A lot of people are so enamored with AI that they're missing quite a few pitfalls and potholes. While I'm all for making medical procedures and practices easier for both the physician and the patient. I'm NOT in favor of, nor would I EVER support AI becoming so pervasive that they "infiltrate" every aspect of our lives. Sure smartphones have been a huge asset to mankind, it allows you the ability to stay "connected" no matter where you are in the world. But we've seen the downside of that as well, where government agencies can track your every move through satellites. I am one of the people who fall into the "No Thank You" category, sure, I could buy a refrigerator that will send alerts to my phone to inform me that I'm out of milk and cheese....yeah I could buy a TV that will study my watching habits so that it can offer me content that appeases me...yes I could install a "virtual" front door lock that I can unlock from down the block, and a thermostat that I can set while still aboard the plane at the airport so that by the time I get home? its toasty warm inside. But you know what? NONE of that is a benefit to me! I'm "old school" I LIKE entering a chilly house and waiting for the heat to come up, I have no problems walking into my kitchen and going through the cupboards and the fridge to make my grocery lists, I definitely don't have an issue channel surfing until I find something that piques my interest. I'm not looking forward to the day they stop selling the "stupid" appliances, or a "regular" TV that is a nice flat screen with HDMI quality picture and nothing more. There's even the whole issue of Alexa, Cortana, SiRi and the like......on the outside its just a polite little nicely decorated speakerbox with a microphone inside, that you can talk to......ask about weather....find the best route to your engagement by asking for traffic conditions, or you could make reservations just by speaking to your favorite movie theater, or a Broadway show. They can give you up to the minute sports scores, or local news. But has anyone stopped to think about this? That box listens to your every command or question, WHAT ABOUT WHEN YOU'RE NOT SPEAKING TO IT? Who (or whom) is listening on the other end? Do you presume that it just shuts itself off when you don't call out its name? Is that a safe way to think? In this day and age of covert surveillance and "quiet" monitoring and tracking do you TRUST that device to keep your "secrets"? What about when you have a date over?..or when you want to be intimate with your spouse in the living room by the fireplace? Whats worse are the TV's that have microphones and "reverse displays" (a.k.a. CAMERAS!) behind their initial displays, you're watching TV, but at the same time IT'S WATCHING YOU?...what happens when you have to walk in front of it in your underwear?...(to reach for your phone to answer that all important call from your boss) or when you have some "personal time" with your spouse? Do you see where this can become a security risk? When you're speaking to your son or daughter telling them the PIN number to your bank account while you cook in the kitchen...can you swear that no one is listening to that through your little speakerbox? It could even go further, to a point where the government restricts certain language, (because it will be thought of as treason!) or prohibits certain behaviors (like spanking your child)....now you'll be living in a home that "watches" your every move.....just like George Orwell kind of predicted in his book 1984. I don't understand why there's this incessant "push" to connect EVERYTHING in our lives. The things we need internet and connectivity for have been established: entertainment, finance, information, education, and work. Why do we need smart toasters and dish washers? Because someone's too lazy to get up and check on the laundry cycle?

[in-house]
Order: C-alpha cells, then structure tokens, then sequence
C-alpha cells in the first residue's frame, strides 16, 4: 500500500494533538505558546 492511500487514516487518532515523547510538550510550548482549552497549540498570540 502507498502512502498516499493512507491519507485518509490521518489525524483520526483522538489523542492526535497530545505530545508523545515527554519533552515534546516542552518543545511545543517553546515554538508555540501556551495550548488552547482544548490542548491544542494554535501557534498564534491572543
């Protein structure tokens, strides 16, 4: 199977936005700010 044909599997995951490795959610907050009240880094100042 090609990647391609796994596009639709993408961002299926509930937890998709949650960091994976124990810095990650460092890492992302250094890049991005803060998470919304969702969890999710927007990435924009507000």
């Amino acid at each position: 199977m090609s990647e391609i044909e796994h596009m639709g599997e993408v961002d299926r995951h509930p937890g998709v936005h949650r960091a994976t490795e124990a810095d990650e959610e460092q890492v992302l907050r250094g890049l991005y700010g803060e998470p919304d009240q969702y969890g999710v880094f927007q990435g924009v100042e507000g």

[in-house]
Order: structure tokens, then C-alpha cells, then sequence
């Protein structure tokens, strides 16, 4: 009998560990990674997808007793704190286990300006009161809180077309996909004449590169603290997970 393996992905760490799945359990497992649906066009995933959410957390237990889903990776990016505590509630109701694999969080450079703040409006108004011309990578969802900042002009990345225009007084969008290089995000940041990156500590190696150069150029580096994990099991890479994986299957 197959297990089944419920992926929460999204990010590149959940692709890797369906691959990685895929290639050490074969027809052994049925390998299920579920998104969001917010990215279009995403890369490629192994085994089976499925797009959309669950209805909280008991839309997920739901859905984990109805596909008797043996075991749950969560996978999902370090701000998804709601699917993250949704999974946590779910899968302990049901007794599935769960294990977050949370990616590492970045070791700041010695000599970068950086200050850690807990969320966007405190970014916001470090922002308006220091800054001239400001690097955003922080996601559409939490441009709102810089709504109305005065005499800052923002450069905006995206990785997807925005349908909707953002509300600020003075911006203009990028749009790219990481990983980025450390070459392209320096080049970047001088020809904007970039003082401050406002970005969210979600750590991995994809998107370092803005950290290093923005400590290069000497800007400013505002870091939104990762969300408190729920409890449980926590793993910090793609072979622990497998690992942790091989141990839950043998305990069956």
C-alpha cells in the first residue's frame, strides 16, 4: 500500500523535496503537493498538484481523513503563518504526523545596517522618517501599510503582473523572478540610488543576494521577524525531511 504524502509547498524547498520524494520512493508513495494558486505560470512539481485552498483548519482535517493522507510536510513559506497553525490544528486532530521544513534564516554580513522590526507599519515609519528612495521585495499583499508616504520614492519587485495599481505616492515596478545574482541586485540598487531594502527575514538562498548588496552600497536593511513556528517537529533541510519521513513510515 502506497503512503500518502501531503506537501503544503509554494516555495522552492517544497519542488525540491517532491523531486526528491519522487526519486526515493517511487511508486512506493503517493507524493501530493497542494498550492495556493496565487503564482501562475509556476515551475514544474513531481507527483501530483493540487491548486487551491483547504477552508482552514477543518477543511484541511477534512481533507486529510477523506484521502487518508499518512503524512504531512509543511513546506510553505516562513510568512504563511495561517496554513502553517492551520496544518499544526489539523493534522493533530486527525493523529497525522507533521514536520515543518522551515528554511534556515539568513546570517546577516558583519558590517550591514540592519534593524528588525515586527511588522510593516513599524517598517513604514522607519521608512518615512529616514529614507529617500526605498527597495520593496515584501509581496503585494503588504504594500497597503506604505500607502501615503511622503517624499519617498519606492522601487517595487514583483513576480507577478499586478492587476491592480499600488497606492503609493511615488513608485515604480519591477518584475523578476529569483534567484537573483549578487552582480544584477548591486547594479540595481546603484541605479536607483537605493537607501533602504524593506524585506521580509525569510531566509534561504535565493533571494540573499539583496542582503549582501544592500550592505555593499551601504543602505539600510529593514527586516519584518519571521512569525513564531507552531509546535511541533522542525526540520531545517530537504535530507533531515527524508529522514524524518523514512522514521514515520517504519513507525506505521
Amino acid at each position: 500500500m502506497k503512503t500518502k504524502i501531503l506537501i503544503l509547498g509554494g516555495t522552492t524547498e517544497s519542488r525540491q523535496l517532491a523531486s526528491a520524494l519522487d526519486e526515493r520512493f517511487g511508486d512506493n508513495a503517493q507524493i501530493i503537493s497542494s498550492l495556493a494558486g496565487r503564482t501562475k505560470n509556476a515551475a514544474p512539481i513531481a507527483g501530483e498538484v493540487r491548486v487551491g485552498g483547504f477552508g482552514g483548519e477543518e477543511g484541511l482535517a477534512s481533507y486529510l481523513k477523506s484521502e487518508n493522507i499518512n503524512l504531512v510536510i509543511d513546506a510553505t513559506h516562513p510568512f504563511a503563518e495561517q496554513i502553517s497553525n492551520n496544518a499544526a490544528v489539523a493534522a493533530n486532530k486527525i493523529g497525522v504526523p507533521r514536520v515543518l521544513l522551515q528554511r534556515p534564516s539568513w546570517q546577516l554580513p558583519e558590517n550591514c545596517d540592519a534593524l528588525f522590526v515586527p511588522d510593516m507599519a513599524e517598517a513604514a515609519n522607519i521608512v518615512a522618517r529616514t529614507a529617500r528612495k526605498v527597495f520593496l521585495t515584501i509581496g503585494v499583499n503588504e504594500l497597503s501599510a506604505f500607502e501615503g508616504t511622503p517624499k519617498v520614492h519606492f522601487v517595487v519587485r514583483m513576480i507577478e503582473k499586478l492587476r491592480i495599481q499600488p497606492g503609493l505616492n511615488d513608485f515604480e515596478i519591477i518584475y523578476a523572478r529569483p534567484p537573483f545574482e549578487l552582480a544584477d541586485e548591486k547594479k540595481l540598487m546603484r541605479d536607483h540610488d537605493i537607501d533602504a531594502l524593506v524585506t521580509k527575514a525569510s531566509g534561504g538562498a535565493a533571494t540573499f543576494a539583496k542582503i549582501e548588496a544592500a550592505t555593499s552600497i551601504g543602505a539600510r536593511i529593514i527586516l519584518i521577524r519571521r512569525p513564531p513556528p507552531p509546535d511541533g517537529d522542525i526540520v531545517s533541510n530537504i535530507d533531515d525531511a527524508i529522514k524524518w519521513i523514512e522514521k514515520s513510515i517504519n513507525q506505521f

And then there's the even "darker" side to it. That car down the block that's running port scans or frequency checks to try and ascertain your combination to your "virtual front door lock"....just waiting for you to go to bed, forget about an alarm system, once they get the "key code" that will disable it!. What about when you're telling Siri to look something up and they're grabbing snippets of your voice so that when you're away at work.....on vacation...they can play those voice commands back to gain access to who knows what? The worst so far?....the one issue that I will NEVER subscribe to? Is "smart" vehicles...or driverless cars. Let me explain it like this: There will never be a time when a computer will be able to drive a vehicle better than a human being, period. If you doubt me....ask any NASCAR race car driver, there's a "feel" that only a HUMAN can understand while behind the wheel, that "instinct" that tells you to give it just a little more gas, that prompts you to ease off the brakes "just enough" to hold that turn...that pushes you to slow down on the wet/icy/snowy road. No amount of calculations will impart that, and no amount of processing power or smart technology can produce that. We've already witnessed what happens when a computer does the driving for you ("The Tesla Incident" where a man LOST HIS LIFE!) How many more deaths will we have to witness before someone reigns this type of thinking in? I mean granted, autopilot is one thing, its an assisting tool to help pilots fly long distances, but you know what?...if it were such a perfect design there'd be no need for a HUMAN co-pilot! I think humanity needs to step back and reassess his infatuation with automating every little aspect of our lives. Because to rush headlong into this would be disastrous. And while it may seem like Sci-Fi.....just place your mind in a future world where because of the threat to life policemen are almost non-existent and DRONES and MACHINES roam the streets, imagine what could happen if a machine "reads" a situation wrong, that guy who's hovering over the old lady on the floor is NOT a perp.....but is trying to help her to her feet since she fell on the high curb, but the machine only knows: Thuggish looking man hovering over helpless lady and "executes" whatever program that's built in to it. Or the machines that have been fully automated and are being run by software, not realizing that the pressure build up is not a simple "anomaly" but something far worse and so they execute the simplest of programs ignoring the bigger threat until its too late. Sounds like something straight out of TV-Land no?.....I refer you back to the "Tesla Incident".